China’s economy continues to drive ahead powered by coal. They consume 50% of the world production. The use the cheap electricity produced by burning coal to manufacture inexpensive goods and then sell them all over the world.
Germany, on the other hand, has chosen to use cheap electricity to subsidize wind turbines and solar panels.
“At the center of Europe’s coal renaissance is the region around the German-Polish border, already home to five of Europe’s most polluting coal plants, says the report, which was compiled by CAN Europe, WWF, the European Environmental Bureau, the Health and Environment Alliance and Climate Alliance Germany. Swedish power firm Vattenfall GmbH is now planning to expand the number of open-cast mines in the Lausitz area to exploit its deposits of lignite, a particularly polluting type of coal.
Vattenfall says the Lausitz mines, with their vast deposits, are there to take up the slack when renewable energy sources fail to meet Germany’s needs. “Without flexible and reliable brown coal, we wouldn’t be able to provide stable electricity supplies at stable prices,” the company says on its website.”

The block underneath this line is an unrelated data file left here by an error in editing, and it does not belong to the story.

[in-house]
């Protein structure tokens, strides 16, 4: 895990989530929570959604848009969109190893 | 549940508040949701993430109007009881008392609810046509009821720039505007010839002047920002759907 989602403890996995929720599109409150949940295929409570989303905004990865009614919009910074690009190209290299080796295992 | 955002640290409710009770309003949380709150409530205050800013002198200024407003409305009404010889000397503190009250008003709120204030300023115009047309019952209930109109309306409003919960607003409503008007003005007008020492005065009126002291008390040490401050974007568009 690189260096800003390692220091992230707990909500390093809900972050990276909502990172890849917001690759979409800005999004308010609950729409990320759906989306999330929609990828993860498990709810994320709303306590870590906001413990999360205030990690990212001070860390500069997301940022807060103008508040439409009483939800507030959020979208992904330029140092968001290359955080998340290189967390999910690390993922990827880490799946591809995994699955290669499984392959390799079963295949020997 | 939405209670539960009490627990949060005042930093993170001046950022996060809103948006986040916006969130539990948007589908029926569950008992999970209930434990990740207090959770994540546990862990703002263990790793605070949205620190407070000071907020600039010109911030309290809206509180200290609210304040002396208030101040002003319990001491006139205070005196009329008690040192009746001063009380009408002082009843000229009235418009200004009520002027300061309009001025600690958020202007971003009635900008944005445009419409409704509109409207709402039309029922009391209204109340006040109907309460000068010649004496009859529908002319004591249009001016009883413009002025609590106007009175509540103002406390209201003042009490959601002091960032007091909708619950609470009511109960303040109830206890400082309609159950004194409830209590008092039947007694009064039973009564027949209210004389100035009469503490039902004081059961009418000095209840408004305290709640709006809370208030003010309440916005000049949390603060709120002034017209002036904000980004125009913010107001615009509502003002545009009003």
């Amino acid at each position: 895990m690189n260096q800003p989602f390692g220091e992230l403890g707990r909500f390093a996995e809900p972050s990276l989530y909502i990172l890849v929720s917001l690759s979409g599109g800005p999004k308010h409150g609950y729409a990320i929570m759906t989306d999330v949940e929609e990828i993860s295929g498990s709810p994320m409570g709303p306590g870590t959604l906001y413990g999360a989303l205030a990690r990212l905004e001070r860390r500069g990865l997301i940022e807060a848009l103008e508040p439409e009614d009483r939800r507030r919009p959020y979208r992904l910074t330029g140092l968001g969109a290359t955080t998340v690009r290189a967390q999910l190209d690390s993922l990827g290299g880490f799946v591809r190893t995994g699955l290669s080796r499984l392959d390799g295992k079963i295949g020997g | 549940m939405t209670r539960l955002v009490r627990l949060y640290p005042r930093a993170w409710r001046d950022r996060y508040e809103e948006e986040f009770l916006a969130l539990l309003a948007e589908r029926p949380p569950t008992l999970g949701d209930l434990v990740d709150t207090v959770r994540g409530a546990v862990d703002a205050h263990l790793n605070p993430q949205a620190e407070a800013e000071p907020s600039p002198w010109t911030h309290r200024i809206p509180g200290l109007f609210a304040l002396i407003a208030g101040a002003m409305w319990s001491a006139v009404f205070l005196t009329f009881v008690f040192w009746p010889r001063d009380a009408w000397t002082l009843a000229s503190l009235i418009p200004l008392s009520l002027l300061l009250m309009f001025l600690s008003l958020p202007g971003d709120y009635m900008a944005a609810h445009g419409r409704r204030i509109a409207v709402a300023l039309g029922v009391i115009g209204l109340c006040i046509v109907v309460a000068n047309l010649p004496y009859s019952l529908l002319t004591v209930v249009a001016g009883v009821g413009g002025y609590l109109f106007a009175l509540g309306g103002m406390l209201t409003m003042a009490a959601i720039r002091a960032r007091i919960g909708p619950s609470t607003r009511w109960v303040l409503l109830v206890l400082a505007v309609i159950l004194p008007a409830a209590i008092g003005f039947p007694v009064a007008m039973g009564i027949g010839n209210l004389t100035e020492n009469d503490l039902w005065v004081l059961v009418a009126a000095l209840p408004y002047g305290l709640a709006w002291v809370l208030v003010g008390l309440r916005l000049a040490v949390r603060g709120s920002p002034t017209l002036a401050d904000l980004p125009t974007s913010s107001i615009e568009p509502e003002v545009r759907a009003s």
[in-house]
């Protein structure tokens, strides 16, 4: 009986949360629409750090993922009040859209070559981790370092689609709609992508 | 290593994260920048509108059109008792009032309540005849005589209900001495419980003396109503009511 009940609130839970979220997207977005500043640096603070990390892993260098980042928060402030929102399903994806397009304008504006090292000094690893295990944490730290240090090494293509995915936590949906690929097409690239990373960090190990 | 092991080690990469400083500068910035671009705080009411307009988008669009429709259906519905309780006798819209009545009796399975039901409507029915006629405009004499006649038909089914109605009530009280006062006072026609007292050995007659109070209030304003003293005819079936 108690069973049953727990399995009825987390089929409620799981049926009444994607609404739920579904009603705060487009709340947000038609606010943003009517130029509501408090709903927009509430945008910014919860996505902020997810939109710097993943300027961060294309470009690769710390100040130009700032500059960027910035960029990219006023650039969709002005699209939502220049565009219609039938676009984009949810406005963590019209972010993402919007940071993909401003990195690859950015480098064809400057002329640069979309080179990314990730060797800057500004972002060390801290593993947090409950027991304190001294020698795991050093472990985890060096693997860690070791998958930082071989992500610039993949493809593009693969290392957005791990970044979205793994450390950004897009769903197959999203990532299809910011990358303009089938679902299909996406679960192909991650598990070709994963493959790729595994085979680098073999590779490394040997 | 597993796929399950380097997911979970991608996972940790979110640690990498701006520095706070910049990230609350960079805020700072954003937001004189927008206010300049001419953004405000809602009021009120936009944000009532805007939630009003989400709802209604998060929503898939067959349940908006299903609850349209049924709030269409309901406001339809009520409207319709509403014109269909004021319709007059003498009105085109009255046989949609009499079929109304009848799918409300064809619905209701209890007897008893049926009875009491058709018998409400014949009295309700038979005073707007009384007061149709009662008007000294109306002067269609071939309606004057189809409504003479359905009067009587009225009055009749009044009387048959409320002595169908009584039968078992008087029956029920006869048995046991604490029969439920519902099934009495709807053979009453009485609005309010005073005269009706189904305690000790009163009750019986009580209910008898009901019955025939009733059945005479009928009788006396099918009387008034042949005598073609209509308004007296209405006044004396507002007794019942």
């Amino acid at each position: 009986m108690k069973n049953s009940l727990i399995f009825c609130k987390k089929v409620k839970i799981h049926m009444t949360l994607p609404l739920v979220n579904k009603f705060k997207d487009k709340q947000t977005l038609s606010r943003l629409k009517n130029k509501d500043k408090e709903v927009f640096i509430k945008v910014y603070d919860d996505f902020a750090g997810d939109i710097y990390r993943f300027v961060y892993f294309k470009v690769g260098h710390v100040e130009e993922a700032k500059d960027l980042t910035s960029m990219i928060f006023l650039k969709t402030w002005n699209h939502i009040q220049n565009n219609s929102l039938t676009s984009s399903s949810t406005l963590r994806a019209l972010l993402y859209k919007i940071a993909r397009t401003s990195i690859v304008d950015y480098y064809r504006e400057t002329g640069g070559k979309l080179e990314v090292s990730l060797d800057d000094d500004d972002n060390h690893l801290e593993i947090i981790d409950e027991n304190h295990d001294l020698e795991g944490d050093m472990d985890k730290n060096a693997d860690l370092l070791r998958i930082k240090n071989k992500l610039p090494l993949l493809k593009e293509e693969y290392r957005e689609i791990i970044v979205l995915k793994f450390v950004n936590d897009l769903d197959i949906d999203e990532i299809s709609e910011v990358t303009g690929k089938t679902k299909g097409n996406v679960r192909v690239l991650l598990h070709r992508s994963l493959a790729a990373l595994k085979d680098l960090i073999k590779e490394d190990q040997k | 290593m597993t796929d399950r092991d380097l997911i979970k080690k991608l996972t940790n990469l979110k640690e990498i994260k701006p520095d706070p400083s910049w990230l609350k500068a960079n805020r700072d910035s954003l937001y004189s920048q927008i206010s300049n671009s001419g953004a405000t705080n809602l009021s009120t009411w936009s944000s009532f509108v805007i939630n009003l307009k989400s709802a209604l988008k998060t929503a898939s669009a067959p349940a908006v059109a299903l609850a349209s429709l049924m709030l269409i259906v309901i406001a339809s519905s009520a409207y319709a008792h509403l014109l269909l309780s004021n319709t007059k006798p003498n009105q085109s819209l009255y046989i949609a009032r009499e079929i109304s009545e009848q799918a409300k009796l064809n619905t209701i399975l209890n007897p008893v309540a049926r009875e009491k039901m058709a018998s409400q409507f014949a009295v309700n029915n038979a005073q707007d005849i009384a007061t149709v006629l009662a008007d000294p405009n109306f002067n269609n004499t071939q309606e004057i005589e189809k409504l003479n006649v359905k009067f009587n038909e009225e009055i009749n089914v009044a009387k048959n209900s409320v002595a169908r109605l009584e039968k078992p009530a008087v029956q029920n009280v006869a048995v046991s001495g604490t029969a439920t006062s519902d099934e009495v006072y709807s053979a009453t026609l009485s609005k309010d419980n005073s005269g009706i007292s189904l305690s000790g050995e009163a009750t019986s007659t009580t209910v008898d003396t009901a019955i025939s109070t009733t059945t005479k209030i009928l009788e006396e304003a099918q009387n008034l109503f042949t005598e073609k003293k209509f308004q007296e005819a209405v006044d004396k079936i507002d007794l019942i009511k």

Green fanatics have worked really, really hard to prevent fracking in Europe. And to shut down nuclear power plants.
So what happens? A huge number of lignite power plants are being built. Lignite is filthy coal. High CO2 coal. Lignite produces 80% more CO2 per kWh than natural gas.
Stupid Green Policies have consequences.
“Lignite – also known as brown coal – power stations currently make up more than 10% of the EU’s total CO2 emissions. Greenpeace said that if Europe is to continue to play its part in keeping the world within the internationally accepted limit of 2C of warming, 90% of the carbon contained in its lignite reserves must remain buried.
Despite this, lignite-fuelled power stations are still being built, locking in consumption of the fuel for decades. There are 19 such facilities in various stages of approval, planning or construction in Bulgaria, Czech Republic, Greece, Germany, Poland, Romania and Slovenia. Greenpeace figures show these new projects alone would emit almost 120m tonnes of CO2 every year – equivalent to three-quarters of the annual carbon output of the UK’s energy sector. The average lifespan for a coal power station is about 40 years, meaning the plants could release nearly 5bn tonnes of CO2 into the atmosphere.”